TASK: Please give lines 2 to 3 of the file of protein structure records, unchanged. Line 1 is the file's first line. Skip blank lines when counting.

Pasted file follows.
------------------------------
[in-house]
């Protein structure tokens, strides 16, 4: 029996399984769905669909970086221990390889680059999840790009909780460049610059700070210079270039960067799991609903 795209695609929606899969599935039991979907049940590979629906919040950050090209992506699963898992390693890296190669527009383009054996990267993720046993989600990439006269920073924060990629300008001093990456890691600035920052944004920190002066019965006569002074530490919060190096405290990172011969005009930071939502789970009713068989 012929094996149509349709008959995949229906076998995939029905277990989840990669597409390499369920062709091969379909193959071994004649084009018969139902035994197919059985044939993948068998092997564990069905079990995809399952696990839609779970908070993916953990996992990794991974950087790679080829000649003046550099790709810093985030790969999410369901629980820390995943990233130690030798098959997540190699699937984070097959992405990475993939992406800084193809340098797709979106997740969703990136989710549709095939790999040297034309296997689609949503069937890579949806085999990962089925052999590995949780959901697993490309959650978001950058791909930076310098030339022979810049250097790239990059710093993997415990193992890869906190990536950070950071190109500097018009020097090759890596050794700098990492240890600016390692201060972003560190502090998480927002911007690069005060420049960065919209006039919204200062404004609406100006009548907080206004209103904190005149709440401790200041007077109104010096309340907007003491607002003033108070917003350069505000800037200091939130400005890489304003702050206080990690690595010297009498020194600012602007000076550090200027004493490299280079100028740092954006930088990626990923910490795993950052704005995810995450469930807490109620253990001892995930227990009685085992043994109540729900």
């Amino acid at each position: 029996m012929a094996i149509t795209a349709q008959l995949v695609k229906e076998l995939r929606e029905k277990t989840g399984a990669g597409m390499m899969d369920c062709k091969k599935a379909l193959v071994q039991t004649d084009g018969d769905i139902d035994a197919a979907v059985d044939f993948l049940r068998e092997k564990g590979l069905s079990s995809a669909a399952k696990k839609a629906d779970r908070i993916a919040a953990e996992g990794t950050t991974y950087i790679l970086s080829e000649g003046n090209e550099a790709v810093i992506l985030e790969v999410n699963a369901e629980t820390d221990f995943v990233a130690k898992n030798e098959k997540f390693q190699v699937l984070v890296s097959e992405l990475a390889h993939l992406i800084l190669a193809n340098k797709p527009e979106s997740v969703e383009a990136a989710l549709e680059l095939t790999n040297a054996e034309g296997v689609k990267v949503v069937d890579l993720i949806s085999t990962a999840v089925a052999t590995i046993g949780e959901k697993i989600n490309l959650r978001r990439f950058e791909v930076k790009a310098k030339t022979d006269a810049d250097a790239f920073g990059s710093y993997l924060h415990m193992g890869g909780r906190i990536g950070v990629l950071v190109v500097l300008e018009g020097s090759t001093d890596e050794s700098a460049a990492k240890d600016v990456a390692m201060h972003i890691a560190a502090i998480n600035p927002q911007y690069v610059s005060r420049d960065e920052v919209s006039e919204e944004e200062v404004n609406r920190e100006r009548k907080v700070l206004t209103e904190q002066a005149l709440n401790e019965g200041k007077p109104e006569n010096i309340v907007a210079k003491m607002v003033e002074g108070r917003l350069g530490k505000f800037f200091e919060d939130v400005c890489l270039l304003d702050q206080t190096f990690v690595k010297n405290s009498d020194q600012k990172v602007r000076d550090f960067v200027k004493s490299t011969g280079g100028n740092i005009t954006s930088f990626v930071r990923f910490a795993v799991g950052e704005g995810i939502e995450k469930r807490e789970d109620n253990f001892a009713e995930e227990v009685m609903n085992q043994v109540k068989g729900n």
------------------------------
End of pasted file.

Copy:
């Protein structure tokens, strides 16, 4: 029996399984769905669909970086221990390889680059999840790009909780460049610059700070210079270039960067799991609903 795209695609929606899969599935039991979907049940590979629906919040950050090209992506699963898992390693890296190669527009383009054996990267993720046993989600990439006269920073924060990629300008001093990456890691600035920052944004920190002066019965006569002074530490919060190096405290990172011969005009930071939502789970009713068989 012929094996149509349709008959995949229906076998995939029905277990989840990669597409390499369920062709091969379909193959071994004649084009018969139902035994197919059985044939993948068998092997564990069905079990995809399952696990839609779970908070993916953990996992990794991974950087790679080829000649003046550099790709810093985030790969999410369901629980820390995943990233130690030798098959997540190699699937984070097959992405990475993939992406800084193809340098797709979106997740969703990136989710549709095939790999040297034309296997689609949503069937890579949806085999990962089925052999590995949780959901697993490309959650978001950058791909930076310098030339022979810049250097790239990059710093993997415990193992890869906190990536950070950071190109500097018009020097090759890596050794700098990492240890600016390692201060972003560190502090998480927002911007690069005060420049960065919209006039919204200062404004609406100006009548907080206004209103904190005149709440401790200041007077109104010096309340907007003491607002003033108070917003350069505000800037200091939130400005890489304003702050206080990690690595010297009498020194600012602007000076550090200027004493490299280079100028740092954006930088990626990923910490795993950052704005995810995450469930807490109620253990001892995930227990009685085992043994109540729900």
């Amino acid at each position: 029996m012929a094996i149509t795209a349709q008959l995949v695609k229906e076998l995939r929606e029905k277990t989840g399984a990669g597409m390499m899969d369920c062709k091969k599935a379909l193959v071994q039991t004649d084009g018969d769905i139902d035994a197919a979907v059985d044939f993948l049940r068998e092997k564990g590979l069905s079990s995809a669909a399952k696990k839609a629906d779970r908070i993916a919040a953990e996992g990794t950050t991974y950087i790679l970086s080829e000649g003046n090209e550099a790709v810093i992506l985030e790969v999410n699963a369901e629980t820390d221990f995943v990233a130690k898992n030798e098959k997540f390693q190699v699937l984070v890296s097959e992405l990475a390889h993939l992406i800084l190669a193809n340098k797709p527009e979106s997740v969703e383009a990136a989710l549709e680059l095939t790999n040297a054996e034309g296997v689609k990267v949503v069937d890579l993720i949806s085999t990962a999840v089925a052999t590995i046993g949780e959901k697993i989600n490309l959650r978001r990439f950058e791909v930076k790009a310098k030339t022979d006269a810049d250097a790239f920073g990059s710093y993997l924060h415990m193992g890869g909780r906190i990536g950070v990629l950071v190109v500097l300008e018009g020097s090759t001093d890596e050794s700098a460049a990492k240890d600016v990456a390692m201060h972003i890691a560190a502090i998480n600035p927002q911007y690069v610059s005060r420049d960065e920052v919209s006039e919204e944004e200062v404004n609406r920190e100006r009548k907080v700070l206004t209103e904190q002066a005149l709440n401790e019965g200041k007077p109104e006569n010096i309340v907007a210079k003491m607002v003033e002074g108070r917003l350069g530490k505000f800037f200091e919060d939130v400005c890489l270039l304003d702050q206080t190096f990690v690595k010297n405290s009498d020194q600012k990172v602007r000076d550090f960067v200027k004493s490299t011969g280079g100028n740092i005009t954006s930088f990626v930071r990923f910490a795993v799991g950052e704005g995810i939502e995450k469930r807490e789970d109620n253990f001892a009713e995930e227990v009685m609903n085992q043994v109540k068989g729900n």